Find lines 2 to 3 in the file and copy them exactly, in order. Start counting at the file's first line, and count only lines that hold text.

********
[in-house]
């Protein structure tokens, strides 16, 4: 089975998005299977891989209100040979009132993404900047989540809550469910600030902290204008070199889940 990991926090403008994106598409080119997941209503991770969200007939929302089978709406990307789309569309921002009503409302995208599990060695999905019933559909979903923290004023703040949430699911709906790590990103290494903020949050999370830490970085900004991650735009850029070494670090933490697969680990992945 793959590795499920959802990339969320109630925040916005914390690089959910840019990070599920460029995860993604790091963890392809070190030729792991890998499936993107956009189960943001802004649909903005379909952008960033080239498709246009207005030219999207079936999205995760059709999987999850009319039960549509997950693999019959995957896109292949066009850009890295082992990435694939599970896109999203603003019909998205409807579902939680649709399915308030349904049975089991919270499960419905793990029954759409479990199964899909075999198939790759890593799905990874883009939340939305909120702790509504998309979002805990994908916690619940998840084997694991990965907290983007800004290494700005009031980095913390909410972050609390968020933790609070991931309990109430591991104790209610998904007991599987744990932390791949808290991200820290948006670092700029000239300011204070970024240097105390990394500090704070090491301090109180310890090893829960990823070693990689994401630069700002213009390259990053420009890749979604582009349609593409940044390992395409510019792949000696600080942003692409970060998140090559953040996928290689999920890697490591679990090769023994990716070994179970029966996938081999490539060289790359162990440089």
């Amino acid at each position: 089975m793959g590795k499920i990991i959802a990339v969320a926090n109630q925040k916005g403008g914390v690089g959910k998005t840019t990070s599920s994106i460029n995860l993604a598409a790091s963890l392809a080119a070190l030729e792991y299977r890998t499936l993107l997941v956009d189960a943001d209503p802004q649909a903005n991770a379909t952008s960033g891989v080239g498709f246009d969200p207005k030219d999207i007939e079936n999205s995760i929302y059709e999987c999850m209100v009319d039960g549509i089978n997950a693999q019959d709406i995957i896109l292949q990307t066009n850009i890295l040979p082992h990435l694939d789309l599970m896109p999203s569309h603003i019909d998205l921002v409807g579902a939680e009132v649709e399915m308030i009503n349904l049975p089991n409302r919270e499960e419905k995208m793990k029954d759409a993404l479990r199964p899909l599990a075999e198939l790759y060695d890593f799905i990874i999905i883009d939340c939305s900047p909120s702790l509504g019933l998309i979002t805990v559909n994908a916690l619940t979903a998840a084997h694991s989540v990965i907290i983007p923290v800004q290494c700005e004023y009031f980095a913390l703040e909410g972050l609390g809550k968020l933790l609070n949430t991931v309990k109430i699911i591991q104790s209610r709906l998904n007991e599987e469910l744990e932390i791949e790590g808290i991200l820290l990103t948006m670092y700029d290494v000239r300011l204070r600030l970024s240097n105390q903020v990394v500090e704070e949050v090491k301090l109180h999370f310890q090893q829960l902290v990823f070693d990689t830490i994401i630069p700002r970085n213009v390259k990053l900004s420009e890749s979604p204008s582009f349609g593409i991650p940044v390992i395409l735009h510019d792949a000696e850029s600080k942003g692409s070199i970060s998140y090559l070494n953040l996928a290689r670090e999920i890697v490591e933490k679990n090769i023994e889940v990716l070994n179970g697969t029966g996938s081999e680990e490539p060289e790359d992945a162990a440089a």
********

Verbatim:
């Protein structure tokens, strides 16, 4: 089975998005299977891989209100040979009132993404900047989540809550469910600030902290204008070199889940 990991926090403008994106598409080119997941209503991770969200007939929302089978709406990307789309569309921002009503409302995208599990060695999905019933559909979903923290004023703040949430699911709906790590990103290494903020949050999370830490970085900004991650735009850029070494670090933490697969680990992945 793959590795499920959802990339969320109630925040916005914390690089959910840019990070599920460029995860993604790091963890392809070190030729792991890998499936993107956009189960943001802004649909903005379909952008960033080239498709246009207005030219999207079936999205995760059709999987999850009319039960549509997950693999019959995957896109292949066009850009890295082992990435694939599970896109999203603003019909998205409807579902939680649709399915308030349904049975089991919270499960419905793990029954759409479990199964899909075999198939790759890593799905990874883009939340939305909120702790509504998309979002805990994908916690619940998840084997694991990965907290983007800004290494700005009031980095913390909410972050609390968020933790609070991931309990109430591991104790209610998904007991599987744990932390791949808290991200820290948006670092700029000239300011204070970024240097105390990394500090704070090491301090109180310890090893829960990823070693990689994401630069700002213009390259990053420009890749979604582009349609593409940044390992395409510019792949000696600080942003692409970060998140090559953040996928290689999920890697490591679990090769023994990716070994179970029966996938081999490539060289790359162990440089």
């Amino acid at each position: 089975m793959g590795k499920i990991i959802a990339v969320a926090n109630q925040k916005g403008g914390v690089g959910k998005t840019t990070s599920s994106i460029n995860l993604a598409a790091s963890l392809a080119a070190l030729e792991y299977r890998t499936l993107l997941v956009d189960a943001d209503p802004q649909a903005n991770a379909t952008s960033g891989v080239g498709f246009d969200p207005k030219d999207i007939e079936n999205s995760i929302y059709e999987c999850m209100v009319d039960g549509i089978n997950a693999q019959d709406i995957i896109l292949q990307t066009n850009i890295l040979p082992h990435l694939d789309l599970m896109p999203s569309h603003i019909d998205l921002v409807g579902a939680e009132v649709e399915m308030i009503n349904l049975p089991n409302r919270e499960e419905k995208m793990k029954d759409a993404l479990r199964p899909l599990a075999e198939l790759y060695d890593f799905i990874i999905i883009d939340c939305s900047p909120s702790l509504g019933l998309i979002t805990v559909n994908a916690l619940t979903a998840a084997h694991s989540v990965i907290i983007p923290v800004q290494c700005e004023y009031f980095a913390l703040e909410g972050l609390g809550k968020l933790l609070n949430t991931v309990k109430i699911i591991q104790s209610r709906l998904n007991e599987e469910l744990e932390i791949e790590g808290i991200l820290l990103t948006m670092y700029d290494v000239r300011l204070r600030l970024s240097n105390q903020v990394v500090e704070e949050v090491k301090l109180h999370f310890q090893q829960l902290v990823f070693d990689t830490i994401i630069p700002r970085n213009v390259k990053l900004s420009e890749s979604p204008s582009f349609g593409i991650p940044v390992i395409l735009h510019d792949a000696e850029s600080k942003g692409s070199i970060s998140y090559l070494n953040l996928a290689r670090e999920i890697v490591e933490k679990n090769i023994e889940v990716l070994n179970g697969t029966g996938s081999e680990e490539p060289e790359d992945a162990a440089a």